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Fruity, fresh white wine enjoyment - the taste of Grüner Veltliner
Leading the way in the revitalizing, quality-conscious reconstruction of the Austrian wine industry and since then found throughout the country, Grüner Veltliner is considered Austria's national variety. Vintners are mightily proud of their fruity and tangy white wine. And why not? Half the wine world envies Austrian viticulture for its ideal terroir, not to mention the fresh and mineral-rich Grüner Veltliner white wine. Many countries are experimenting with it, but the Austrian level is as high and seemingly unattainable as many a white peak in the Alps.
White peaks and Grüner Veltliner; that fits. The white wine is not called Weißgipfler for nothing. And like a summit climb, so is the wine: fresh, intense and for some sour - if the weather doesn't cooperate.
Light, tangy and acidic versions of the straw-yellow Grüner Veltliner wine are usually drunk young, sometimes even with a shot of water. Such a "G'spritzter" is in contrast to the late harvested, full-bodied and dry wine style, which reveals a great storage potential. Primarily, the nose recalls peach and apricot, with mineral aromas later pouring in, united with notes of sage, pea pods and especially honeydew melon. The powerful bouquet combines white pepper, tobacco, apple, citrus fruits, partly also nutmeg, rounding off the fresh, tangy character of the white wine.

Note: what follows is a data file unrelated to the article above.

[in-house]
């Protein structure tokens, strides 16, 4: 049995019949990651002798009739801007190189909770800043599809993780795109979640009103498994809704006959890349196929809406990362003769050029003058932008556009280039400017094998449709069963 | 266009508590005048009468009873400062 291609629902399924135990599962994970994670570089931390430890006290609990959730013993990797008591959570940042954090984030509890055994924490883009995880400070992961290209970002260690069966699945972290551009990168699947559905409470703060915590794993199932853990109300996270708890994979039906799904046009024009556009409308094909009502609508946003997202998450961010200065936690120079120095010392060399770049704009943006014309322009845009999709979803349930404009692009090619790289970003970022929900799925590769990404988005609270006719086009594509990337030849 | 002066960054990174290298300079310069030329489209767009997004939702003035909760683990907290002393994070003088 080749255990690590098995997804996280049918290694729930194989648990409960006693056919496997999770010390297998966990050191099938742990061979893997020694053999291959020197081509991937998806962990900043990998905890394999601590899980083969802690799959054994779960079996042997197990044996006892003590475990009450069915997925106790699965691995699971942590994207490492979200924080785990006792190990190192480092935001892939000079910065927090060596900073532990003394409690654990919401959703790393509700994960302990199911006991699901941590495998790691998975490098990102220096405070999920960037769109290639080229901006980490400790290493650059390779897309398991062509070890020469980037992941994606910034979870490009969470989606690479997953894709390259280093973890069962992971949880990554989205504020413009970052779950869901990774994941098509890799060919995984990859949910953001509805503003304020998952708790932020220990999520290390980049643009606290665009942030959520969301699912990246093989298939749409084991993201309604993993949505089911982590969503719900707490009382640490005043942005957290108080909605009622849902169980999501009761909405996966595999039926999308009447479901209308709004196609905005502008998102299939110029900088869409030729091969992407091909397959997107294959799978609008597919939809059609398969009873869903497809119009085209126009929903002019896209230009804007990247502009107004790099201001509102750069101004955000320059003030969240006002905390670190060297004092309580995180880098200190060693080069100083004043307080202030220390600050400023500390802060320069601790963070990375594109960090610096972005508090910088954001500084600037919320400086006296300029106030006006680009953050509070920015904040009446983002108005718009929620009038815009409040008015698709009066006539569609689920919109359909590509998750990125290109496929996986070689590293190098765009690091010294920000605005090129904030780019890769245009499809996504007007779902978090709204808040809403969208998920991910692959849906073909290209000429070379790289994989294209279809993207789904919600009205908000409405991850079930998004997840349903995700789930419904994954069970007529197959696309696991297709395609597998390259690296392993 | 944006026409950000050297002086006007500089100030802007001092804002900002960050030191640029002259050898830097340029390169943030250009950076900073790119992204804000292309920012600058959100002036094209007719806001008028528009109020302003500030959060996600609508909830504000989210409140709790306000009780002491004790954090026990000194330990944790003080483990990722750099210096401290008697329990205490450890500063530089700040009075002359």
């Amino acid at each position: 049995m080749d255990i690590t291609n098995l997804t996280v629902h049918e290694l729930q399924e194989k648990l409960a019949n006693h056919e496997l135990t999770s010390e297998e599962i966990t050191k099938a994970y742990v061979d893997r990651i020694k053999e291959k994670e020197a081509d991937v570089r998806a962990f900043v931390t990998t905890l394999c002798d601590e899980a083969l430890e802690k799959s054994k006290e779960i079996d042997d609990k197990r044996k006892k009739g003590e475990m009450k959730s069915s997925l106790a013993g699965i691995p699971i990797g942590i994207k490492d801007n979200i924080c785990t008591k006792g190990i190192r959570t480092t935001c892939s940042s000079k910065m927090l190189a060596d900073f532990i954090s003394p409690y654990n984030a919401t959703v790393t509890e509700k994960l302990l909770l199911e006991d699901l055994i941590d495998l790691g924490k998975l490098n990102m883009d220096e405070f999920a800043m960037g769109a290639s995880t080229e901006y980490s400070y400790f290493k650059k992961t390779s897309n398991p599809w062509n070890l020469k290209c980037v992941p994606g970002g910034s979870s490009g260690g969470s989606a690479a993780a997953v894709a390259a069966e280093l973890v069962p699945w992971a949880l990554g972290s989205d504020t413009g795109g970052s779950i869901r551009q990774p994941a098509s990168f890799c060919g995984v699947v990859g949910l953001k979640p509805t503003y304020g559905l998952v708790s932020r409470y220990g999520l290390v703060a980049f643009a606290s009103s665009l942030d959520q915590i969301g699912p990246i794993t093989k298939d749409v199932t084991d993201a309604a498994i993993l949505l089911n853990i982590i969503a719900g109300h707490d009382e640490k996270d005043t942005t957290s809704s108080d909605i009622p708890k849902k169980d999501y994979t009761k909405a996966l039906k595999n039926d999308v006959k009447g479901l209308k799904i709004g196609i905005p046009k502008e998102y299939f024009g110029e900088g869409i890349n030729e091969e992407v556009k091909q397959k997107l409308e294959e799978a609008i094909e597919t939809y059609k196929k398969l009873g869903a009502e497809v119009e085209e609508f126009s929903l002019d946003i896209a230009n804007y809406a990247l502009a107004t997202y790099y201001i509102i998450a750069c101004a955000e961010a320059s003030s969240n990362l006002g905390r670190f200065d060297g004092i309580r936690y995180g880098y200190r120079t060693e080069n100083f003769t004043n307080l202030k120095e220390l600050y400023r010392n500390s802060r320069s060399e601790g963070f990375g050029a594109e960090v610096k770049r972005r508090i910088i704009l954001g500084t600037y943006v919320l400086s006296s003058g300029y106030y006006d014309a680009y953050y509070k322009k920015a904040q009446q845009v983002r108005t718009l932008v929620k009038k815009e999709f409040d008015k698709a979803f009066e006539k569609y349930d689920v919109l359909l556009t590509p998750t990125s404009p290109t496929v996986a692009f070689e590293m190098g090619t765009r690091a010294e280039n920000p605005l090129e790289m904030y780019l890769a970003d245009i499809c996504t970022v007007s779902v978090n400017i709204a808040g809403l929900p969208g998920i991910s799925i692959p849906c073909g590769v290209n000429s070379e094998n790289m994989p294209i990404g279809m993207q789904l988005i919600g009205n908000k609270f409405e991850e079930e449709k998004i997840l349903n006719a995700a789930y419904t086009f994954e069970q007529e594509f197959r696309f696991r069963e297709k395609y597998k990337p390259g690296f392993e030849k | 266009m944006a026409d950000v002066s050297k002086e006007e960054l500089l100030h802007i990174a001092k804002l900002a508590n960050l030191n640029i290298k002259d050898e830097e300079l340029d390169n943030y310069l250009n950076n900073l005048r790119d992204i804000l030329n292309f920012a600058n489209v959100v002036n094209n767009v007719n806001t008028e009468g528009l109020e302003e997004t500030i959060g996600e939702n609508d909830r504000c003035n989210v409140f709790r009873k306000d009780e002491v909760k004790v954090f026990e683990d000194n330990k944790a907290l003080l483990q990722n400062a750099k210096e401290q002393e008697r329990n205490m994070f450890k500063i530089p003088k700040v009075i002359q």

Blue Danube, white peaks, Grüner Veltliner - Origin of the Austrian national variety